II. Senior Moments, subtitled “A book for seniors and those who love them,” by Jacqueline D. Byrd (Byrd & Byrd, 2005), is based on the author’s weekly “Senior Moments” column, originally written for two Maryland newspapers. Mrs. Byrd is more Baby Boomer than Senior Citizen, but as an attorney specializing in Elder Law, she is eminently qualified to advise seniors and caregivers on various issues such as estate planning, health care, senior housing, and other challenges ranging from how to tell when it’s time to stop driving, how to avoid scams and frauds, and how to recognize and deal with elder abuse to how to remain active and stay happy into old age.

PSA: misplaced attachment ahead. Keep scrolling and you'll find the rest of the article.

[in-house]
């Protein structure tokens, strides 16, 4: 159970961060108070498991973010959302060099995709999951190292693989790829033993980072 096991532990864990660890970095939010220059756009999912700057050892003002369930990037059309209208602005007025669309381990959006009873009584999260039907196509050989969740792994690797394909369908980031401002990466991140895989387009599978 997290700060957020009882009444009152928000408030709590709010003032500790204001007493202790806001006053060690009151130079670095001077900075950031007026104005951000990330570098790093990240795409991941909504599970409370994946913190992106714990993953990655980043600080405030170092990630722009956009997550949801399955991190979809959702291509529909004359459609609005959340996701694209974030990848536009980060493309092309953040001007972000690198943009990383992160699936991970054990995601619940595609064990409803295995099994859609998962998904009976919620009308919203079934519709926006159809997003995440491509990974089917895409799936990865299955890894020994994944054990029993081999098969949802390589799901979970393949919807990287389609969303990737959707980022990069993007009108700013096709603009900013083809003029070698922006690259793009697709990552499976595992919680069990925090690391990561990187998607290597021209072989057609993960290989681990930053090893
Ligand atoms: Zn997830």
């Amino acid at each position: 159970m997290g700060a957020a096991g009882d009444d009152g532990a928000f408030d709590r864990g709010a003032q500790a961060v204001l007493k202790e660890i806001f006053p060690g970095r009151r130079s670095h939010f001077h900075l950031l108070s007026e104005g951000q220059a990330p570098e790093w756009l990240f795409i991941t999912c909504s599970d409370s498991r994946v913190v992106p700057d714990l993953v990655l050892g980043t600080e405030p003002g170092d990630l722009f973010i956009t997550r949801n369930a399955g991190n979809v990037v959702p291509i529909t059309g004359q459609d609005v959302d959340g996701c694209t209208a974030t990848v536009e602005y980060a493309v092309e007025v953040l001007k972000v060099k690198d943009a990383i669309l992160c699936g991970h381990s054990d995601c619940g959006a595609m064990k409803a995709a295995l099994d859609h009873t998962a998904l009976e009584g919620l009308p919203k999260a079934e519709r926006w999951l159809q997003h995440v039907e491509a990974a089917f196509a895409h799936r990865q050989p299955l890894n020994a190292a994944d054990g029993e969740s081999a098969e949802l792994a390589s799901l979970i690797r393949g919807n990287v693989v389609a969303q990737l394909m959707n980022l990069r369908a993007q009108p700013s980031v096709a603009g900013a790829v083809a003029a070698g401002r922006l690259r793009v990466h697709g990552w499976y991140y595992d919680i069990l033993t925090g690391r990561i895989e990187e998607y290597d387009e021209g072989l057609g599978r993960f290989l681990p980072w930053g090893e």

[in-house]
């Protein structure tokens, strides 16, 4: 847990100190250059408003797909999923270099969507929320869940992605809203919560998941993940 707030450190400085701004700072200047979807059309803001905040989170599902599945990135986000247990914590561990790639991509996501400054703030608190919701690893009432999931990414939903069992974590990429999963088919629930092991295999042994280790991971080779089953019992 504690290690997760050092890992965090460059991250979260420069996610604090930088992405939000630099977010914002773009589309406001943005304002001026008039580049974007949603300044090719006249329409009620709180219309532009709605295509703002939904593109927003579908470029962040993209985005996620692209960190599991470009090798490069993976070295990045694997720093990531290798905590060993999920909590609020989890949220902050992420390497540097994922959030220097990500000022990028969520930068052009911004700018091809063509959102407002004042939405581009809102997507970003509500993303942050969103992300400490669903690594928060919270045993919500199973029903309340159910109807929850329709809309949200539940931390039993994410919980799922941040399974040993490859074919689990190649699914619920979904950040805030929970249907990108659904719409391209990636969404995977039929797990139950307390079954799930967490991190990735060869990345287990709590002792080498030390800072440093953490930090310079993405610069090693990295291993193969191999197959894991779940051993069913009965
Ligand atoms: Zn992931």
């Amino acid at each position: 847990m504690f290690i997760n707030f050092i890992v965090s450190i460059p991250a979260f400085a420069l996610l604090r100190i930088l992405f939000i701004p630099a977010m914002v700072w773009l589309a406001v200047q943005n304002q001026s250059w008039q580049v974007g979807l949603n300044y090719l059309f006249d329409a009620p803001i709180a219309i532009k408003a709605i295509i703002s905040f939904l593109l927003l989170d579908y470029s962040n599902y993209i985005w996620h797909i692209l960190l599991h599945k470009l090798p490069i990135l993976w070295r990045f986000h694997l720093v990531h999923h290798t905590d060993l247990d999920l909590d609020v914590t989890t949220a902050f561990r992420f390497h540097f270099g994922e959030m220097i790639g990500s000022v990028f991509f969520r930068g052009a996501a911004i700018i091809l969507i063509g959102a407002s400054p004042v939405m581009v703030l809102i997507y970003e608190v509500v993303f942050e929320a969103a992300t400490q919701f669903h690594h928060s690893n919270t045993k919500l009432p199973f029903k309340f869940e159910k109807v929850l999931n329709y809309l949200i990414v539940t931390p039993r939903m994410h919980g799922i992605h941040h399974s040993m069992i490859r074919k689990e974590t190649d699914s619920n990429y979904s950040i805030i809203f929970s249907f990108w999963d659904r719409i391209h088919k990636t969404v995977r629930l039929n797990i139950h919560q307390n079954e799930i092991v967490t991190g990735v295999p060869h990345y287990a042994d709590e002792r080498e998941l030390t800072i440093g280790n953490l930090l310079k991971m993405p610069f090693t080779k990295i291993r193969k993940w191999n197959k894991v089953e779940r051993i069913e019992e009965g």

This book is full of valuable information; the author cites and quotes various experts on aging and legal issues, and includes a detailed table of contents that makes finding specific topics and resources easy.

The final chapter is more personal as Byrd discusses her own “extraordinary” mother and grandchildren and her coming sixtieth birthday. There, she contemplates “the realities and the mystery and blessing of growing older.”

There are many opportunities for seniors, but, writes Jackie Byrd, some seniors won’t consider volunteering at a senior center, moving to assisted living when it’s needed, or joining senior activity groups because “old people are there.. . . So, unneeded, they waste away, full of sadness and regret, feeling misunderstood and unloved.” Anyone who reads Byrd’s book carefully and heeds her advice can avoid such a fate.

Copyright 2006 by Marlys Marshall Styne